Down at the Farm
“All animals are equal, but some animals are more equal than others”: the oft-cited aphorism from George Orwell's novella, ‘Animal Farm', will be brought to life by the Gilbert and Sullivan Society's production of the story, adapted for the stage by Peter Hall, this month at the City Hall theatre.
Under the direction of visiting director Matt McGowan, a cast of youngsters and adults will enact Orwell's allegory of the Russian Revolution which describes the slow corruption of Old Major's vision of an ideal farm on which no animal is exploited and all are deemed equal. In the end, the pigs become worse exploiters of the farm animals than the humans had been.
“A lot of people have read the book,” observed 11-year-old India Wilson, one of the play's two narrators. “They will find it interesting to see it visually.”
The play, while not strictly a musical, has musical elements, with music by Richard Peaslee and lyrics by Adrian Mitchell. The pigs Napoleon, Snowball and Old Major are played by Gary Skelton, Jenny Burrell and Mike Jones respectively, while Rowan Vickers plays Squealer, and faithful Boxer is played by Malachi Simmons.
India and fellow Warwick Academy student Philip Matthias narrate the tale, which India described as “moving”.
“It makes you really think about what happens,” she noted. “When Mr Jones is the leader he whips [the animals] and tortures them.”
Philip also found the action compelling: “It's really good. It's interesting. It's all about ideas and how political stuff works. At first I didn't really understand everything, but through rehearsals I've caught on.”
Both are thrilled to get key roles in the play.
Though India has been in a number of productions, it's usually been as a member of the chorus, so “this is the first time I'm in a big role that's really important, so it's actually quite fun to do it.”
The number of lines to learn can be daunting, Philip acknowledged.
“When I got the part I was really excited,” he declared. “At first I was a little bit scared because I had so many lines to learn, but now I've kinda learnt them all and feel a bit confident.”
For Madelyn Moore and Quinceé Dill, who both play hens, this is their first G&S production. Quinceé had some acting instruction while residing in Georgia, and now “I am having so much fun ‘cos I'm doing something I love and I'm getting so much practice doing it.”
Madelyn is also enjoying the acting experience thoroughly. “I like acting,” she noted, “and I've never got to be in a proper production.” And what of working with adults? “The grown-ups are much more fun than school actors,” Madelyn declared.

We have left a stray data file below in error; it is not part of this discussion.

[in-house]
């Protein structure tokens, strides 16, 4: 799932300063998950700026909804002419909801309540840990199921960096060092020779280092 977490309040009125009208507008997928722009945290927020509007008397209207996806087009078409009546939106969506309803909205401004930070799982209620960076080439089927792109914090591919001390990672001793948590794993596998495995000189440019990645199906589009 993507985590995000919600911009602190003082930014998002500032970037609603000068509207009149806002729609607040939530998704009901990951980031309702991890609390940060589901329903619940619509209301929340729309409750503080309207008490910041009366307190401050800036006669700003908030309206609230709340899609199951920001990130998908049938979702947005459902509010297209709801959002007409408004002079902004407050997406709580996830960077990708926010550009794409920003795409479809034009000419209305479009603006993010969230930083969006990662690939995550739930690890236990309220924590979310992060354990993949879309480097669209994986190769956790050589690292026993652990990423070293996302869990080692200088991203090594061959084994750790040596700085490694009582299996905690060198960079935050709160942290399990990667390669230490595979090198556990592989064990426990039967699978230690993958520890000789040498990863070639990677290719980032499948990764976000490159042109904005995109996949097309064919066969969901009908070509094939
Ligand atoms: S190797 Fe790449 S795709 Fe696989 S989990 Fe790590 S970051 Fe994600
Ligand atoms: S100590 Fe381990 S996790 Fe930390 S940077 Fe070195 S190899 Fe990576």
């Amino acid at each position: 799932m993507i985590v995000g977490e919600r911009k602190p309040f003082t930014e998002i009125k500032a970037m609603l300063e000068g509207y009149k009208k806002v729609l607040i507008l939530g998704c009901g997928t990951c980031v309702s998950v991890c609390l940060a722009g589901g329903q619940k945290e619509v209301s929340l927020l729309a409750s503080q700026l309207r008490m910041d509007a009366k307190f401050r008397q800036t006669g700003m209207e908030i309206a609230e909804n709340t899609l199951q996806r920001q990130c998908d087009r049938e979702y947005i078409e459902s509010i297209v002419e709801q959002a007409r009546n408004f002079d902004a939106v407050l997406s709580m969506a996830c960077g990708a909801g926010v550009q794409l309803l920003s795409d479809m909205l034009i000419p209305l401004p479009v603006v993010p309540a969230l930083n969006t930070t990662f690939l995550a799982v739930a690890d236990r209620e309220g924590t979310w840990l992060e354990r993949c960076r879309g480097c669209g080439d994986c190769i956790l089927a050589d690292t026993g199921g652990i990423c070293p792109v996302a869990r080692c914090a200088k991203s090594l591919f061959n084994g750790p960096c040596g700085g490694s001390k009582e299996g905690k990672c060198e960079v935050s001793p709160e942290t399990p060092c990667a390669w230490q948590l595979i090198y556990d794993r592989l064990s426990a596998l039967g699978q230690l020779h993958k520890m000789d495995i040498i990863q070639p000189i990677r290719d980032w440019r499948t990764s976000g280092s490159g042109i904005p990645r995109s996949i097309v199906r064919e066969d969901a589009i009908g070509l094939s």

With her high-pitched voice, Quinceé believes she is perfect for the role of hen, “because hens are clucky and high pitched.” The hens, she noted, “have a dumb kind of character. They're still trying to catch on to things.”
Madelyn agrees. “They're cool,” she noted of the hens. “They twitch their heads a lot. They're small and I like small things. They're not annoying, but they're not really helpful.”
At the other end of the farm's power structure are the dogs, the pigs' enforcers. For CedarBridge Academy student Makeda Simmons, taking on the role of a dog is fun.
Though the dogs don't really do much, “It's fun to be evil. You feel like a big dog, because they act like they're scared of you, like you're the boss. The animals are terrified of us.”
Makeda has been in a number of productions before, including G&S's ‘Oliver!' and thinks ‘Animal Farm' is going to be a really good show.
“[Matt] McGowan's an amazing director, and even if [the young audience] don't understand the political elements, the story itself is interesting, the actors are good and the singing is interesting.”
Madelyn concurred: “It's a really good play to put on. It shows that humans shouldn't be abusive to animals and they should treat them as if they're equal.”
‘Animal Farm' runs March 23, 24, 25 at 8pm, and March 26 at 4pm. Tickets available at www.gands.bm, $30 for March 23 and $35 for other nights.